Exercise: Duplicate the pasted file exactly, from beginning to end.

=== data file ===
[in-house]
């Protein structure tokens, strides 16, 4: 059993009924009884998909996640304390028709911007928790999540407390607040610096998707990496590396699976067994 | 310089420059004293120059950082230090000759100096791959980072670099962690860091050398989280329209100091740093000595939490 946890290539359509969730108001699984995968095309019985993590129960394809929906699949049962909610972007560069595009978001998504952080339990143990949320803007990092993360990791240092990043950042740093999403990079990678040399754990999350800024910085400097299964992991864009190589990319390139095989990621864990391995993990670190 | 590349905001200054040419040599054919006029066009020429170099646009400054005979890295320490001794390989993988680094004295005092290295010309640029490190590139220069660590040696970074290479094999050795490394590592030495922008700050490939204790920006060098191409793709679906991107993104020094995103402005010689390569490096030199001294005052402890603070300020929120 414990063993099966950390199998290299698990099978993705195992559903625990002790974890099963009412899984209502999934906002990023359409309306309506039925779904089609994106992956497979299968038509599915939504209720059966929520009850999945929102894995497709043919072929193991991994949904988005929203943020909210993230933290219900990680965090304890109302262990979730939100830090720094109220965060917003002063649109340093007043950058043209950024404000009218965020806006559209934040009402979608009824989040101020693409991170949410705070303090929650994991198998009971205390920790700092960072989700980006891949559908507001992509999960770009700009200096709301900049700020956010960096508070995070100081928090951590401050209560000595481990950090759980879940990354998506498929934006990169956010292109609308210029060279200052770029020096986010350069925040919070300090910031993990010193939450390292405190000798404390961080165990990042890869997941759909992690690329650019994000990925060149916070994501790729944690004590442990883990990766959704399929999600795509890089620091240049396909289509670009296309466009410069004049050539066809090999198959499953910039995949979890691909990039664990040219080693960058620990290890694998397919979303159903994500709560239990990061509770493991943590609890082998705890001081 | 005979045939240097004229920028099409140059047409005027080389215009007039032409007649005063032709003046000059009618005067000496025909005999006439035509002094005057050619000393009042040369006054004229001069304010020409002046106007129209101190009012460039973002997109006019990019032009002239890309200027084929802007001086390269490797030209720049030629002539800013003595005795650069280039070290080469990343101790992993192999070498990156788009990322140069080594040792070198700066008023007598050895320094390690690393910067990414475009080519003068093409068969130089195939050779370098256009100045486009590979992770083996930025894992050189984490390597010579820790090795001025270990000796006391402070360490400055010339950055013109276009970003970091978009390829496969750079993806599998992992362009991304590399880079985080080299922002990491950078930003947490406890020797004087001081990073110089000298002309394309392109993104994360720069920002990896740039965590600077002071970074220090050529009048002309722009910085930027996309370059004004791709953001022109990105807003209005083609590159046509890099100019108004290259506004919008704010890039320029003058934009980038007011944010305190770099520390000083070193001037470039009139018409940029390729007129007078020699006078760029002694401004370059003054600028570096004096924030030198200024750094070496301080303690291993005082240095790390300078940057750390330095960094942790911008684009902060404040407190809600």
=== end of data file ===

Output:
[in-house]
């Protein structure tokens, strides 16, 4: 059993009924009884998909996640304390028709911007928790999540407390607040610096998707990496590396699976067994 | 310089420059004293120059950082230090000759100096791959980072670099962690860091050398989280329209100091740093000595939490 946890290539359509969730108001699984995968095309019985993590129960394809929906699949049962909610972007560069595009978001998504952080339990143990949320803007990092993360990791240092990043950042740093999403990079990678040399754990999350800024910085400097299964992991864009190589990319390139095989990621864990391995993990670190 | 590349905001200054040419040599054919006029066009020429170099646009400054005979890295320490001794390989993988680094004295005092290295010309640029490190590139220069660590040696970074290479094999050795490394590592030495922008700050490939204790920006060098191409793709679906991107993104020094995103402005010689390569490096030199001294005052402890603070300020929120 414990063993099966950390199998290299698990099978993705195992559903625990002790974890099963009412899984209502999934906002990023359409309306309506039925779904089609994106992956497979299968038509599915939504209720059966929520009850999945929102894995497709043919072929193991991994949904988005929203943020909210993230933290219900990680965090304890109302262990979730939100830090720094109220965060917003002063649109340093007043950058043209950024404000009218965020806006559209934040009402979608009824989040101020693409991170949410705070303090929650994991198998009971205390920790700092960072989700980006891949559908507001992509999960770009700009200096709301900049700020956010960096508070995070100081928090951590401050209560000595481990950090759980879940990354998506498929934006990169956010292109609308210029060279200052770029020096986010350069925040919070300090910031993990010193939450390292405190000798404390961080165990990042890869997941759909992690690329650019994000990925060149916070994501790729944690004590442990883990990766959704399929999600795509890089620091240049396909289509670009296309466009410069004049050539066809090999198959499953910039995949979890691909990039664990040219080693960058620990290890694998397919979303159903994500709560239990990061509770493991943590609890082998705890001081 | 005979045939240097004229920028099409140059047409005027080389215009007039032409007649005063032709003046000059009618005067000496025909005999006439035509002094005057050619000393009042040369006054004229001069304010020409002046106007129209101190009012460039973002997109006019990019032009002239890309200027084929802007001086390269490797030209720049030629002539800013003595005795650069280039070290080469990343101790992993192999070498990156788009990322140069080594040792070198700066008023007598050895320094390690690393910067990414475009080519003068093409068969130089195939050779370098256009100045486009590979992770083996930025894992050189984490390597010579820790090795001025270990000796006391402070360490400055010339950055013109276009970003970091978009390829496969750079993806599998992992362009991304590399880079985080080299922002990491950078930003947490406890020797004087001081990073110089000298002309394309392109993104994360720069920002990896740039965590600077002071970074220090050529009048002309722009910085930027996309370059004004791709953001022109990105807003209005083609590159046509890099100019108004290259506004919008704010890039320029003058934009980038007011944010305190770099520390000083070193001037470039009139018409940029390729007129007078020699006078760029002694401004370059003054600028570096004096924030030198200024750094070496301080303690291993005082240095790390300078940057750390330095960094942790911008684009902060404040407190809600």